Our Financial Watchdog
The Consumer Financial Protection Bureau fined Wells Fargo $100 million for illegal practices.
The Consumer Financial Protection Bureau (CFPB) was created as part of the Dodd-Frank Wall Street Reform and Consumer Protection Act in response to the banking crisis of 2007-08, which caused the Great Recession.
As independent financial regulators, the CFPB, enforces regulations on banks, payday lenders, debt collectors, and other financial companies operating in the United States and helps consumers to take more control over their economic lives.
On September 8, the CFPB fined Wells Fargo Bank $100 million for widespread illegal sales practices. An additional $85 million in fines were imposed on Wells Fargo by other government agencies.
Wells Fargo illegally opened new accounts and transferred funds from existing accounts in order to meet sales targets established by senior management executives. They used customer’s personal information to create hundreds of thousands of unauthorized deposit and credit card accounts, going so far as to create PIN’s for accounts without the consent of their customers. While senior executives then received millions of dollars in cash bonuses these illegal practices led to consumers being charged fees for insufficient funds, interest charges, annual credit card fees, and other late fees.
If you were one of the thousands of people who incurred fees as a result of an unauthorized Wells Fargo account, the CFPB has ordered Wells Fargo to refund all of your money. Some payments have already been made; others will be sent in the coming months.
The creation of the CFPB as well as the consumer protections included in the Dodd-Frank Act were positive responses to one of darkest hours in our financial history. Since 2011, the CFPB has returned nearly $12 billion to 27 million victims of shady and illegal financial practices.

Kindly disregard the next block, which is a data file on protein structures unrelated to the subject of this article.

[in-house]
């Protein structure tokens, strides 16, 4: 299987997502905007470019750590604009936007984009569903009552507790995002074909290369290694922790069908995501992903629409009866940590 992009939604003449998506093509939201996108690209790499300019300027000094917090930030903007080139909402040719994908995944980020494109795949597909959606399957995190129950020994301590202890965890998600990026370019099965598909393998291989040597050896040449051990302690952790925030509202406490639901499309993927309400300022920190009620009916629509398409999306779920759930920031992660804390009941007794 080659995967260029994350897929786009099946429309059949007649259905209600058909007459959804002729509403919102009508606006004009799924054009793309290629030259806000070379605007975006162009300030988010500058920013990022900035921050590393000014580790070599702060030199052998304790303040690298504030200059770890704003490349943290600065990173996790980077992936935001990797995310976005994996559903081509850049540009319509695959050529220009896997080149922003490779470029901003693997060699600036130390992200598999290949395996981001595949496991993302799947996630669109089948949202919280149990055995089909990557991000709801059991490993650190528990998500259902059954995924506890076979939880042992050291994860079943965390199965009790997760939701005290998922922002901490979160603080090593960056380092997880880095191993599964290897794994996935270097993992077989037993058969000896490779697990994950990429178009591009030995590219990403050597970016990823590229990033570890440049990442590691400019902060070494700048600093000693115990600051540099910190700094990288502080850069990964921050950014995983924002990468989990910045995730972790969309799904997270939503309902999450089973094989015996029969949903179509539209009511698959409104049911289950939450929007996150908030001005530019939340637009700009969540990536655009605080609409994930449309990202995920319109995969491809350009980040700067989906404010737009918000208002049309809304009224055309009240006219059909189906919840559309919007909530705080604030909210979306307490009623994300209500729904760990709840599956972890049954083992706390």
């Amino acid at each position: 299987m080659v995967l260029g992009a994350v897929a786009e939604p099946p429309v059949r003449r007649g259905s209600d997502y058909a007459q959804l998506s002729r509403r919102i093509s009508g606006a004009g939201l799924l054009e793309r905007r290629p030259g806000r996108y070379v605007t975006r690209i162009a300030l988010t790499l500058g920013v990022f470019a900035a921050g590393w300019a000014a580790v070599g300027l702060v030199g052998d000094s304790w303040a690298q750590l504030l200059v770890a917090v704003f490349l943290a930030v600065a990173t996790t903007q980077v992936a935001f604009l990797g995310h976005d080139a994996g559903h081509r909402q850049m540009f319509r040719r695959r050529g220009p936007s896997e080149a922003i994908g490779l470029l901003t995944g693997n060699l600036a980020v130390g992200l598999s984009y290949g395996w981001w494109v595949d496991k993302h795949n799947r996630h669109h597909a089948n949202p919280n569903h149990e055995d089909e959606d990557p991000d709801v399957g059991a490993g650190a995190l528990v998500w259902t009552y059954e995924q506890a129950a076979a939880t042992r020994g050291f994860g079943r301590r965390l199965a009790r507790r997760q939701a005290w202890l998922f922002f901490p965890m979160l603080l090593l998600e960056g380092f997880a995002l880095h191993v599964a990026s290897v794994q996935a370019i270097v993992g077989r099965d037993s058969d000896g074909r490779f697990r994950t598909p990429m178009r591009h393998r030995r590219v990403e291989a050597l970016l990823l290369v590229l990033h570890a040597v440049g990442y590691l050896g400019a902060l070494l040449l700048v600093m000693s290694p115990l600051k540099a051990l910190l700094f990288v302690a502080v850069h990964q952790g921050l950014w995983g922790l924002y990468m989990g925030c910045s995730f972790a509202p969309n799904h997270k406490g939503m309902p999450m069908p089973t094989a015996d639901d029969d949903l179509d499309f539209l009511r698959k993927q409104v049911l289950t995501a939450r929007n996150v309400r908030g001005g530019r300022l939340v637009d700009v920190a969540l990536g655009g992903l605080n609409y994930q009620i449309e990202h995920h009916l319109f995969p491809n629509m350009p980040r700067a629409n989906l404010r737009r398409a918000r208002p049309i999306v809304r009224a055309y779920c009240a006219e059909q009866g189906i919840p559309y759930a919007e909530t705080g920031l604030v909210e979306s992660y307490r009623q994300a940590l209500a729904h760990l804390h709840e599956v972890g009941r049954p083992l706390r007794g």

Even with the overwhelming success of the CFPB, there is a concerted effort by Wall Street to loosen regulations on banks, payday lenders, debt collectors and other financial companies.
Those looking to loosen financial regulations are operating on very short memories. Just eight years ago, reckless Wall Street practices nearly destroyed our economy. Millions of people lost their jobs and millions more lost their homes. Trillions of dollars in retirement savings were wiped out and taxpayers had to bail out banks that were deemed “too big to fail”.
Efforts to hamstring the CFPB and loosen banking reforms will not help the small consumers, investors or taxpayers on Main Street. It will simply allow powerful Wall Street interests and banks that are “too big to fail” to run amok and wreak financial havoc again.
State Senator Janis Ringhand (D-Evansville) is a former mayor, small business owner and community banker. She serves on the Senate Committee on Revenue, Financial Institutions and Rural Affairs.